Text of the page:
The reality, however, is that struggles with message control and policy salesmanship have
afflicted every modern president. Despite an endless stream of media claims to the contrary, the best political science research shows that presidents can rarely change public opinion on controversial policy issues. Even Reagan—the so-called Great Communicator himself—recognized this reality, conceding in his memoirs that his televised speeches supporting aid to the Contra rebels had little effect on the public. Indeed, Reagan’s pollster advised him after his re-election victory not to make televised speeches because they increase opposition to his proposals.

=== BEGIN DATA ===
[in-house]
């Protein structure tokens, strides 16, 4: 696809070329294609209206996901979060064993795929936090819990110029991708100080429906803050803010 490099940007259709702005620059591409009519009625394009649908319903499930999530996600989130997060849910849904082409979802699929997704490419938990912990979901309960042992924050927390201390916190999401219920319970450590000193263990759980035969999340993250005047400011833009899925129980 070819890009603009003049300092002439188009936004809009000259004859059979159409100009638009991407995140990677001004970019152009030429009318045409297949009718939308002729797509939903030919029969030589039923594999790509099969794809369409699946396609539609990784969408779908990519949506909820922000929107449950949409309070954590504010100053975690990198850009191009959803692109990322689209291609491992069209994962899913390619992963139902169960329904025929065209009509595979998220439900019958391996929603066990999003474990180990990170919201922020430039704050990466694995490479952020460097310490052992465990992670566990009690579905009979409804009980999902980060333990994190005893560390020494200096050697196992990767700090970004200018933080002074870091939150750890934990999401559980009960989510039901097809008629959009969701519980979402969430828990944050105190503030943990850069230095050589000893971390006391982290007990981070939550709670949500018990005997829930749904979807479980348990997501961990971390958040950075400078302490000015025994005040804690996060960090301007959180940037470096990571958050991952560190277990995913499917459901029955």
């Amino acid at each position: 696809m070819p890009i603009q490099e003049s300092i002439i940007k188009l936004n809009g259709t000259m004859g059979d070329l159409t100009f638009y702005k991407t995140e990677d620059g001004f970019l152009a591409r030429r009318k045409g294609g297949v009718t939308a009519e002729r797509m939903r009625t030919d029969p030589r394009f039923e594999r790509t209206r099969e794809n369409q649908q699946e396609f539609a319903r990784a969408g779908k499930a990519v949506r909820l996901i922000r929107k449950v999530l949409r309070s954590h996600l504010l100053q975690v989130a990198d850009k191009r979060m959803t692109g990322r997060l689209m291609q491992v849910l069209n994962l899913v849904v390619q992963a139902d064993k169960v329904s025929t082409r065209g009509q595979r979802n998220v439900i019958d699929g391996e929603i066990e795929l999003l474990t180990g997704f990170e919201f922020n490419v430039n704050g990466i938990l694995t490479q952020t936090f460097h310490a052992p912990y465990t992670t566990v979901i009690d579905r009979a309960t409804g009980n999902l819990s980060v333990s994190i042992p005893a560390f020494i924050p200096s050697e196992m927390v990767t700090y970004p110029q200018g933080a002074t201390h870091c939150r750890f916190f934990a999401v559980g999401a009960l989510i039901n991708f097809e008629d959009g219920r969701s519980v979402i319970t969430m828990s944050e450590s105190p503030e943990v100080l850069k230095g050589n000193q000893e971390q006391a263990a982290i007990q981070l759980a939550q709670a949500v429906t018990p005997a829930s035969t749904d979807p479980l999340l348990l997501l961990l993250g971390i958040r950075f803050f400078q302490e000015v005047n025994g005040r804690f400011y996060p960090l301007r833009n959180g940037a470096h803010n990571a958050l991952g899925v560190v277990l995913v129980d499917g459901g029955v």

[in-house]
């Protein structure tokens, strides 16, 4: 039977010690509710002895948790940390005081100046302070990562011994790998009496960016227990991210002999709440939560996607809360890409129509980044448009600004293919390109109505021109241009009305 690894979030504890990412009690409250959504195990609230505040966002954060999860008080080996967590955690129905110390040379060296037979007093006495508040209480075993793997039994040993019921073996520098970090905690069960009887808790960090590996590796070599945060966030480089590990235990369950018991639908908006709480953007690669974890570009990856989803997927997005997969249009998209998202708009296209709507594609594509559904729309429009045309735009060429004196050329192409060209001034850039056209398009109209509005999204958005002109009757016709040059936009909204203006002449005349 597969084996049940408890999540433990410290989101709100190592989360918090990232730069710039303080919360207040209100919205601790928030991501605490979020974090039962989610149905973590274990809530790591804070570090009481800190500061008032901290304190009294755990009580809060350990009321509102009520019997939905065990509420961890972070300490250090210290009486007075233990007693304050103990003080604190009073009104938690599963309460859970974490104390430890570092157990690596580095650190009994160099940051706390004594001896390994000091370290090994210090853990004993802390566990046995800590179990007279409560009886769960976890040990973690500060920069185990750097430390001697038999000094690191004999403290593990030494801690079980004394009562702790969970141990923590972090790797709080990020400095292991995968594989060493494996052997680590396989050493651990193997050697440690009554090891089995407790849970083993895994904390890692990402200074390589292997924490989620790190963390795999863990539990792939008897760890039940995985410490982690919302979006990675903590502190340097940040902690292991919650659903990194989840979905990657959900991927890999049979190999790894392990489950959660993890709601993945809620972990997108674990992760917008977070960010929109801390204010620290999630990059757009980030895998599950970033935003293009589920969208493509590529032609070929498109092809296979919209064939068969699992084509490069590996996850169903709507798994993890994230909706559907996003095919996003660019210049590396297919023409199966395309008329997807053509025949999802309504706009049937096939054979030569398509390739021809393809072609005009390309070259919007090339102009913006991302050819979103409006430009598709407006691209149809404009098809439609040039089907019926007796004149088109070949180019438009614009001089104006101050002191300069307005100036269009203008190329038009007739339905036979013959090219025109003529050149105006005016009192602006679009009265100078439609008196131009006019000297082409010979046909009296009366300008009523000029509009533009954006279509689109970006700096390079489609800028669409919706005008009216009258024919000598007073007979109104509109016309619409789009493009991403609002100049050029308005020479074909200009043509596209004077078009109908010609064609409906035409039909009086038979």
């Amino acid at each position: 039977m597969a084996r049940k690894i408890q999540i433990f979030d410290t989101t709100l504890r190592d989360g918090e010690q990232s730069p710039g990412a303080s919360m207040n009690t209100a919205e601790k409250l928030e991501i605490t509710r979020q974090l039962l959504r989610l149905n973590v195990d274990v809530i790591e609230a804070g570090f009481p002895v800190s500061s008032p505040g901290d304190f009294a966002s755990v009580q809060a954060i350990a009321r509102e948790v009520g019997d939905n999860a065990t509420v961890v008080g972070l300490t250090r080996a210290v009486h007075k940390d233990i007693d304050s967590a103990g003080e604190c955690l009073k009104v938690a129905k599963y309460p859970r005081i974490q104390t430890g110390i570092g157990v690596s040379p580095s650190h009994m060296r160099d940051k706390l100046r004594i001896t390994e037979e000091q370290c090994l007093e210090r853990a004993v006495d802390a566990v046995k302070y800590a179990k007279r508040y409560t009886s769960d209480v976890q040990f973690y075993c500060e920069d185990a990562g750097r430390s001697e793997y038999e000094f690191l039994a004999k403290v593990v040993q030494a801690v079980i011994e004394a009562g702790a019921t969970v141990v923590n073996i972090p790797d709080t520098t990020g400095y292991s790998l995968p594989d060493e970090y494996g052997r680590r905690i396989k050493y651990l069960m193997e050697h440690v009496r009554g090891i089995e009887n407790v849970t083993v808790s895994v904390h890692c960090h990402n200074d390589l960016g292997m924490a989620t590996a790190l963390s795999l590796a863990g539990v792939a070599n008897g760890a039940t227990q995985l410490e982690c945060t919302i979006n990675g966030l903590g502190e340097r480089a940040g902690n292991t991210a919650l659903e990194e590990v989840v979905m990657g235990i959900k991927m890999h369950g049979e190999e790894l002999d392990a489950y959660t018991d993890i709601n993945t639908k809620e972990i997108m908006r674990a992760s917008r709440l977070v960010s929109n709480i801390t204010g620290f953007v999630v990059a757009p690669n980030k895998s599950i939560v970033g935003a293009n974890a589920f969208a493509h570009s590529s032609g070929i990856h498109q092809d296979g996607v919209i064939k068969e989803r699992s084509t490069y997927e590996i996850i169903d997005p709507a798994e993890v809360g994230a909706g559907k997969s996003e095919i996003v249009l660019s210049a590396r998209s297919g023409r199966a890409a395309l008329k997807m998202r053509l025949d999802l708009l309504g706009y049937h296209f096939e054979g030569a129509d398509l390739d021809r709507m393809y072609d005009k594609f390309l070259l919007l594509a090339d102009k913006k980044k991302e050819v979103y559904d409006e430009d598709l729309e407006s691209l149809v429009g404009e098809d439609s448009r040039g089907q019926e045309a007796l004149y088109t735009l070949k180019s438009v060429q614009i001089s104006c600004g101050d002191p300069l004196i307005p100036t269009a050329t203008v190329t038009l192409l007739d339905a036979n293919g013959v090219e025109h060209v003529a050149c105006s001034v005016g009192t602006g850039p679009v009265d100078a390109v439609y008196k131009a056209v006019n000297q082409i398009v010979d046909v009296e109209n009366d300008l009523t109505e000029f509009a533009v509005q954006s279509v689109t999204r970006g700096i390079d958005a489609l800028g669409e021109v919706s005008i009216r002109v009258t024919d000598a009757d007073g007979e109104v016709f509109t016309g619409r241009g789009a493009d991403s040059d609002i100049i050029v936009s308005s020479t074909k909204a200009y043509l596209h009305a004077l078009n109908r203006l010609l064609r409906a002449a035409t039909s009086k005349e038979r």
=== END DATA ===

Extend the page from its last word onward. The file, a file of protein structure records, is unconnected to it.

In short, White House coverage is stuck in the doldrums at least as much as its current occupant. Hey TNR—any chance of a second-term recovery guide for journalists?

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Brendan Nyhan is an assistant professor of government at Dartmouth College. He blogs at brendan-nyhan.com and tweets @BrendanNyhan.